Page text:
Oivind Hovland illustration for The Connected Business May 2014
© Øivind Hovland

It is enough to make anyone’s head spin. Rocket Fuel boasts that its artificial intelligence delivers real-time advertising results. Millennial Media vaunts its cross-screen targeting capabilities. Criteo pitches its ad personalisation technologies. Rubicon Project touts that it has engineered one of the largest real-time, big data solutions for advertising.

The companies are among hundreds – if not thousands – that have emerged in recent years selling marketing technologies sometimes designed by actual rocket scientists.

They launched and solicited billions of dollars in funding on the bet that they could strike it big by streamlining the process for creating, buying and selling ads across a proliferation of digital devices – and then instantly measure the effectiveness of marketing campaigns.

The flurry of marketing technology start-ups was meant to transform the art of advertising into an organised science. But the opposite occurred.

“It is confusing for a lot of people,” says Quentin George, a digital advertising veteran who left a big ad company to start Unbound, a consultancy to help marketers sort through the new ad technology landscape.

“They don’t know what they don’t know. Even if you paraded 10 companies in front of them, they have no framework for knowing which company is better than the other.”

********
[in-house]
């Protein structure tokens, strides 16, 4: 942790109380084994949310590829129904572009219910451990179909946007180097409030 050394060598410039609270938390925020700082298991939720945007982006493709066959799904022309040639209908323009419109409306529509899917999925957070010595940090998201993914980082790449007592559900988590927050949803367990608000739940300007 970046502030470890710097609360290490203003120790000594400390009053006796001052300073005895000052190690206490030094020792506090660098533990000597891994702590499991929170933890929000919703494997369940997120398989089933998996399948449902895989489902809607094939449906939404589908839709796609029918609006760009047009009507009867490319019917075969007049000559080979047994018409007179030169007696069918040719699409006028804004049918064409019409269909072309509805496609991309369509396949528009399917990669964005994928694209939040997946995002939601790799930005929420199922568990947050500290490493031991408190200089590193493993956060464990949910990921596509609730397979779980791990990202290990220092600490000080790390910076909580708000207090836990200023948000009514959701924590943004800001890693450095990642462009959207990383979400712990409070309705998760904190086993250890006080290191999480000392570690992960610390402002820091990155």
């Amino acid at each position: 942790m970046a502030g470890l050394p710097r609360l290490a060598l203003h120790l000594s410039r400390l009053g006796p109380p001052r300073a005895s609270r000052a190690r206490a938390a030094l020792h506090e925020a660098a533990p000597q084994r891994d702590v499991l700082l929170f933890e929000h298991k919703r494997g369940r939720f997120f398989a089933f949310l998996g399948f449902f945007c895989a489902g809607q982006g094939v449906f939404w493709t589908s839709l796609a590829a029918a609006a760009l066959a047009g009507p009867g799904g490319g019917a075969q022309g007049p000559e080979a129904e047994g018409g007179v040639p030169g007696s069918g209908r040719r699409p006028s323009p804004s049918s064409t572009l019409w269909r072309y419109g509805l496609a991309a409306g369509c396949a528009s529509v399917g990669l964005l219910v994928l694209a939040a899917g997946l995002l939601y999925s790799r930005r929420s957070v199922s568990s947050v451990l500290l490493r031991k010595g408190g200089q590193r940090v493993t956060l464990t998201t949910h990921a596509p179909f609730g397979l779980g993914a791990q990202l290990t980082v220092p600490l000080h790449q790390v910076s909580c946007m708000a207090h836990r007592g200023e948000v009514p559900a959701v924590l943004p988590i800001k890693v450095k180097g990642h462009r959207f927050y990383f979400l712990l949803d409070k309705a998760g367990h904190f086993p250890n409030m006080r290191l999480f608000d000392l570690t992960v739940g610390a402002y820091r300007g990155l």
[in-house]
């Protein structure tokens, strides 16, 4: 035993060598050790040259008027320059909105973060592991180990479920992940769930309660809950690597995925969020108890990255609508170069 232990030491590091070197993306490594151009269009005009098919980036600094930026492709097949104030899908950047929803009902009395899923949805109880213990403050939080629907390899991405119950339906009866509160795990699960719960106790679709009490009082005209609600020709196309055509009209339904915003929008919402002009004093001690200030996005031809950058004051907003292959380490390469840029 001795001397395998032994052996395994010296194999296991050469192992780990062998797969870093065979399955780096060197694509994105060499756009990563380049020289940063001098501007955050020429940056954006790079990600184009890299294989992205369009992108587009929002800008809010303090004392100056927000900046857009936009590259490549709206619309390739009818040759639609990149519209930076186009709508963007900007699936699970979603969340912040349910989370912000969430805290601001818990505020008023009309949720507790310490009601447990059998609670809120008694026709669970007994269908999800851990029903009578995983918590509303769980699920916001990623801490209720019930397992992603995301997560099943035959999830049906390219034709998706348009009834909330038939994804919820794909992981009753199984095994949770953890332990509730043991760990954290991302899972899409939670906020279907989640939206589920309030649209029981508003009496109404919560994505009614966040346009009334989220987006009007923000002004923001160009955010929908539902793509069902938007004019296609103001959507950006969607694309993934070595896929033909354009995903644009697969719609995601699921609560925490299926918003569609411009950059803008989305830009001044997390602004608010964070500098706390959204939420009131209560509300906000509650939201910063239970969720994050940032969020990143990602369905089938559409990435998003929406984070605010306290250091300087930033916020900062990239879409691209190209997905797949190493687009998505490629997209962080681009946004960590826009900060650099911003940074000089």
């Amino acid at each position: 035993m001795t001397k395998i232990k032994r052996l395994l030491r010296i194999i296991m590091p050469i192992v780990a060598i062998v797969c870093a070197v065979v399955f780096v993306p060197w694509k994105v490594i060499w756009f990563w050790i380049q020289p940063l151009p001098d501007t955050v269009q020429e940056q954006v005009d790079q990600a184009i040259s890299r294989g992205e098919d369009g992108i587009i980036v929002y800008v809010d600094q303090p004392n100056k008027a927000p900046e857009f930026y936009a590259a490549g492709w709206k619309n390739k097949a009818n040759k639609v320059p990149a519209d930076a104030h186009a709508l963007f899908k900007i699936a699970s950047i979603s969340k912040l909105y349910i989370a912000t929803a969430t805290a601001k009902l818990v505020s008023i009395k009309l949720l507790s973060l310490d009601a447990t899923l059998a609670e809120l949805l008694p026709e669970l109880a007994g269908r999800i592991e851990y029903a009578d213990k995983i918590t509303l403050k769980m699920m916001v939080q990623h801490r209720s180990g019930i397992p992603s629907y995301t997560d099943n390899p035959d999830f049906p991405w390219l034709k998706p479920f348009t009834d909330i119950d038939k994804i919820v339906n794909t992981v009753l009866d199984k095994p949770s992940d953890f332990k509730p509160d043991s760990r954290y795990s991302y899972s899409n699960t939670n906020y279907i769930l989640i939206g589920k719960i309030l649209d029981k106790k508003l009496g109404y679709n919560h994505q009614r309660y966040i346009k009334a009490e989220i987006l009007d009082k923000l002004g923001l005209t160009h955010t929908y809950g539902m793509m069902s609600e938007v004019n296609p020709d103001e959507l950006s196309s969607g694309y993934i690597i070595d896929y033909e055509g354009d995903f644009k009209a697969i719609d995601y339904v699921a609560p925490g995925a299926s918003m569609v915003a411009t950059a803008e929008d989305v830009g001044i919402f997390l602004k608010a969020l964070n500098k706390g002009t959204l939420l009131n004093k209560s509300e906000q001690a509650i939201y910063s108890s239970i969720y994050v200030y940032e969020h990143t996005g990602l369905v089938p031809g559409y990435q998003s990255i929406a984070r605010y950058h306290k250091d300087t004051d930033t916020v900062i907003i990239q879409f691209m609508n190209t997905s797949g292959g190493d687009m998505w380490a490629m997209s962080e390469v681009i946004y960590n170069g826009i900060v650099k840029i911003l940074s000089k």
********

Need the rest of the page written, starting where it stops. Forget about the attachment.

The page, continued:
Marketers report being more perplexed than ever before amid the proliferation of media and new technologies, along with growing uncertainty about whether or not digital marketing delivers business results.

Only a third of marketers believe that their companies are highly proficient in digital marketing, according to a recent survey by Adobe, the software company. Marketers express uneasiness about personalisation and targeting technologies, advertising across a mix of media, social media and mobile marketing – and ultimately, how to measure it all.

Yet two-thirds of marketers said that companies would not succeed unless they had a digital marketing strategy, the survey found.

“The issue of fragmentation is the big problem for all of these guys. The underlying value of each ad goes down. You can’t even tread water then,” says Rett Wallace, chief executive of Triton Research, which analyses new tech firms. “Marketers’ budgets don’t go up because the fragmentation does.”